Mike: no, don’t wake up thinking “it’s a good day to architect something.” Other roles include sales support or an analyst. Part time architect, full time fraud 🙂 Begs the question, “what is an architect?” Perhaps sales support or business processes are part of the architect role.

Joe: I play the BA role. Is it part of the archtiect role? Dunno, but I have to play the role. Mindset is architecture in spite of the roles.

Leon: a moving target as the business around archtiecture evolves with changing responsibilities and hats. Sometimes the tasks are obvious architecture tasks. Sometimes the tasks are not so obvious.

Wood: do you ever compare systems archtiecture to construction architecture?

Leon: many titles are imposed as marketing features. Architect evolving from old “tech lead” title, maybe to increase bill rates. Then it’s up to the individual to live up to the title and define it.

Mike: OS and MS have archtiecture certifications.

Comment: construction architects don’t build, builders build. Software architects are the same.

Wood: we go fishbowl after pizza. Questions for now.

Joe: focus on business value as the architect needs to focus on both technical and business value. Head needs to be in both places.

Mike: it depends on the granularity of the program you’re looking to address at that time. Every model has a purpose and granularity. If you’re working at a high level of interop between systems then you’re dealing wtih different issues than working through low level application issues.

Joe: Then you’re a technician, but not an architect anymore.

Wood: Throw out terms Enterprise, Solution, and Infrastructure. Take these terms.

Mike: add Data, Business, and Application. Now define ’em.

Wood: Solution covers data and application for a particular solution, say, a check-writing system. Infrastructure is familiar with server products and administration, and networking issues. Enterprise sits above Infrastructure and Solution and understands the pieces as they work together. Business, assumed, should be handled by the architect.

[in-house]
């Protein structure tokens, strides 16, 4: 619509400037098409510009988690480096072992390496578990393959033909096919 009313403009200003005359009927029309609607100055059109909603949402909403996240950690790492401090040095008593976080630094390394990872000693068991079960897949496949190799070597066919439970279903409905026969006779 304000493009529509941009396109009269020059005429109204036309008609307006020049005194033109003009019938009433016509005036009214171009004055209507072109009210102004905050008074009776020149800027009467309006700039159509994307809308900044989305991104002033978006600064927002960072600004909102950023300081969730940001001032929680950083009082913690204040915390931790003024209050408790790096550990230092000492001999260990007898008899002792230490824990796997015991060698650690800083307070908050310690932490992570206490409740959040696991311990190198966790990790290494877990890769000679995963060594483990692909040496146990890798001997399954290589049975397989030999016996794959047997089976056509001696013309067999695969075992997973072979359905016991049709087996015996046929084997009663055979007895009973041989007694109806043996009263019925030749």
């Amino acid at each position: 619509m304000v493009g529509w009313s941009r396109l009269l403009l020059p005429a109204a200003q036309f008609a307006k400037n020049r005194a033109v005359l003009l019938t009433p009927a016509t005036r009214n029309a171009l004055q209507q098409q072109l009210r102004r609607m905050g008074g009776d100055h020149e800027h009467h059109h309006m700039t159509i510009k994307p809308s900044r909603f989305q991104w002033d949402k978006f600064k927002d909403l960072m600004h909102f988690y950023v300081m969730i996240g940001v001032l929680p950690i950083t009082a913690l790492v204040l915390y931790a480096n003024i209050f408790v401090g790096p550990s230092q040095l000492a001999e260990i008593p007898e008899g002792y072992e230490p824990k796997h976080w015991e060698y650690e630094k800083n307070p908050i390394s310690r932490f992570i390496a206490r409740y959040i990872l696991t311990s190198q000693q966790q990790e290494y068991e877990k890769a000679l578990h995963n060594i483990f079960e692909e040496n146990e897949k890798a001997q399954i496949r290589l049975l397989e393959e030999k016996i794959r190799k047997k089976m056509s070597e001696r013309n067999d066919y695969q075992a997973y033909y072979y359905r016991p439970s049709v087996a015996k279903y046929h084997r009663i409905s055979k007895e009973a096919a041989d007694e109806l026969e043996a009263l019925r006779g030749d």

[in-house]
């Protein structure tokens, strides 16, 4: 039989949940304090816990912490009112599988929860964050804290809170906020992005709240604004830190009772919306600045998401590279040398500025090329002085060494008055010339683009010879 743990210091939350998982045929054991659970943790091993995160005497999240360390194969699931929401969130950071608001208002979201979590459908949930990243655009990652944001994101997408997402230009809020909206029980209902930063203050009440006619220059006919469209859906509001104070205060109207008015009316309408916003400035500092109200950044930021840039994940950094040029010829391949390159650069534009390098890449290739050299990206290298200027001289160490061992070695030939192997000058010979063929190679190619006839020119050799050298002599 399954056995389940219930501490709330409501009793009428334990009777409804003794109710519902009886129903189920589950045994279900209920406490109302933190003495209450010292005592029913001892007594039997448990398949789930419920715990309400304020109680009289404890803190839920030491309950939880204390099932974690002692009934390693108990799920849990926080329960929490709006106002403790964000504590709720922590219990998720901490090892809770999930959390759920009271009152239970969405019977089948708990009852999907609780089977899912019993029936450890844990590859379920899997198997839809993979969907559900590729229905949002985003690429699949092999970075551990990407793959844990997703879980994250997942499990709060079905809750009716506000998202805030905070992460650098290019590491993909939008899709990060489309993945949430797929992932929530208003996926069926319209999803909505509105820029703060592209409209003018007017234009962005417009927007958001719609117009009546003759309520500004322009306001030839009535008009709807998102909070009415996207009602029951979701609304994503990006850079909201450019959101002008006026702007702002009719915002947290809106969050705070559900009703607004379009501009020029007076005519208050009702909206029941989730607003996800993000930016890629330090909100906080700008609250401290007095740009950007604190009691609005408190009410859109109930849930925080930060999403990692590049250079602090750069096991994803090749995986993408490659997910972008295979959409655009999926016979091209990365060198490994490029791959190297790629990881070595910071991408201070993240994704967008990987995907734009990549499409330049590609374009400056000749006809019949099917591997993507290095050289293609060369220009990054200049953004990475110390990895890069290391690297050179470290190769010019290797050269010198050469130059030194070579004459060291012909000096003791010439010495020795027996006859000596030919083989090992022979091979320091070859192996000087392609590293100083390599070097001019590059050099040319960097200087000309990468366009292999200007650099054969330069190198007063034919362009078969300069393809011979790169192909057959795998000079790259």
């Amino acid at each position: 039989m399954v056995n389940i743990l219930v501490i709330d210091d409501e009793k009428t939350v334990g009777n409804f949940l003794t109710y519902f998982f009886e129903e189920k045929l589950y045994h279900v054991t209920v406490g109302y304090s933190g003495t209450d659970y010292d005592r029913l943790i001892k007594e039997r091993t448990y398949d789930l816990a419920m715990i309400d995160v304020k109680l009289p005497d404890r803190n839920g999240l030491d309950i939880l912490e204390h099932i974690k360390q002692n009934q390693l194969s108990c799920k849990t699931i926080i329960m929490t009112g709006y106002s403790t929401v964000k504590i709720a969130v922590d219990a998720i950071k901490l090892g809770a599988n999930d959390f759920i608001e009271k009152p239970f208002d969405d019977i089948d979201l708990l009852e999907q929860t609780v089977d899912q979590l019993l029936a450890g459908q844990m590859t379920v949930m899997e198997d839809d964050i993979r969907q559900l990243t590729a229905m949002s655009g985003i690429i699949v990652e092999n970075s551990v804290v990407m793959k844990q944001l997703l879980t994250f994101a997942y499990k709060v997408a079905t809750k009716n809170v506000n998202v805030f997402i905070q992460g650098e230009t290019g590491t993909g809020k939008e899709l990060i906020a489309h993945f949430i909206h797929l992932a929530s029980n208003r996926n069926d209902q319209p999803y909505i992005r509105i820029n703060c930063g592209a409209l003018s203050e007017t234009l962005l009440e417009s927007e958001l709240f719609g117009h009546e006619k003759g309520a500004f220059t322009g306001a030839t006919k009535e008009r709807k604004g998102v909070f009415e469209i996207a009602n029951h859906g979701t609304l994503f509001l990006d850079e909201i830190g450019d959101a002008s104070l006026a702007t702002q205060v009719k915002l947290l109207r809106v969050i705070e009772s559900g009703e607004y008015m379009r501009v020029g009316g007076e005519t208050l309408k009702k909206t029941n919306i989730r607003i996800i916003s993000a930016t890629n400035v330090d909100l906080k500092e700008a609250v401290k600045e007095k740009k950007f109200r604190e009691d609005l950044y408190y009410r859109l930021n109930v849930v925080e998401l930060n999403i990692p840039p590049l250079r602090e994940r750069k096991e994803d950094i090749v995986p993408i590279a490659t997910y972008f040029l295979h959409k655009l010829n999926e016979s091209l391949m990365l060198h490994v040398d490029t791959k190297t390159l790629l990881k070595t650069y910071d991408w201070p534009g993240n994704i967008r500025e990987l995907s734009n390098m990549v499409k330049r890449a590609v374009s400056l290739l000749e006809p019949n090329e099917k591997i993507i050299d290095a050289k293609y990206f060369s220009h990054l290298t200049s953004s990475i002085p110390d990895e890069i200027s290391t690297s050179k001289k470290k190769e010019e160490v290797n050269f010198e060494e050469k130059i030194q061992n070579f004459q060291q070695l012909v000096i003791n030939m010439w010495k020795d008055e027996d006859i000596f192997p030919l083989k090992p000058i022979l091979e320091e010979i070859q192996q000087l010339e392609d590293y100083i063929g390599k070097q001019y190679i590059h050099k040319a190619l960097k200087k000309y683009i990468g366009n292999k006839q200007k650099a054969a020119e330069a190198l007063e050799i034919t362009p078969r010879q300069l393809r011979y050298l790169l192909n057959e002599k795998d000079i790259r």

Joe: Solution architect is moving to a broader role as they take on more and more responsibility. Enterprise, Solution, and Infrastructure from the MS gospel. Download my presentation and you’ll find a link to a video that describes the MS definitions.

Mike: EA is the guy working with the CTO/CIO to ensure business and technology is aligned. Infrastructure is the same as has been said. Solution is ambiguous. Business concentrates on the boundary between business and technology. (Joe makes funny face) I’m entitled to my opinion. Figure out what business needs to address market changes. Application exists at the low level on one application. Solution encompasses all apps that address one solution. Application could be a team or tech lead.

Leon: Infrastructure easy. Business easy in this scenario. Application in experience is also the solution architect. I may not have worked in environment where solutions were larger sets of applications. EA understand the entire landscape.

Wood: get these and discuss on the forum. After pizza, do the fishbowl format.

The FishbowlOkay, fishbowl format here we go. Continuing the conversation around “what is an architect.” Looking for agreement on a definition. Again, forgive the poor grammar. And the speakers changed so often I only caught part of the conversation and didn’t keep up with the names.


An infrastructure architect straightforward. Enterprise exists at the corporate level, build or buy. Solution architect doing the data and solution architecture. Make sure the dev team following standards and using patterns.

Don’t think there should be a data architect. Architect deals with the business.

Unless it’s a data warehouse.

Why so many architects? First floor architect, kitchen architect.

Notion of the definition comes from the size of an organization. Can see them blurring and splitting further in organizations.

A solution architect won’t define a data warehouse or data mart.

One quality of an architect is that they can fill many roles.

In what aspect is an architect not a role? When developing code.

It’s really an attitude and mindset. Process to developing software. The archtiect defines the process and doesn’t do the building.

I don’t believe the architect is necessarily the guy that controls the process. He may be a champion of the process or despise the process. If the organization has a process, a product owner, a scrum master, or if the organization is small enough then the title may not matter.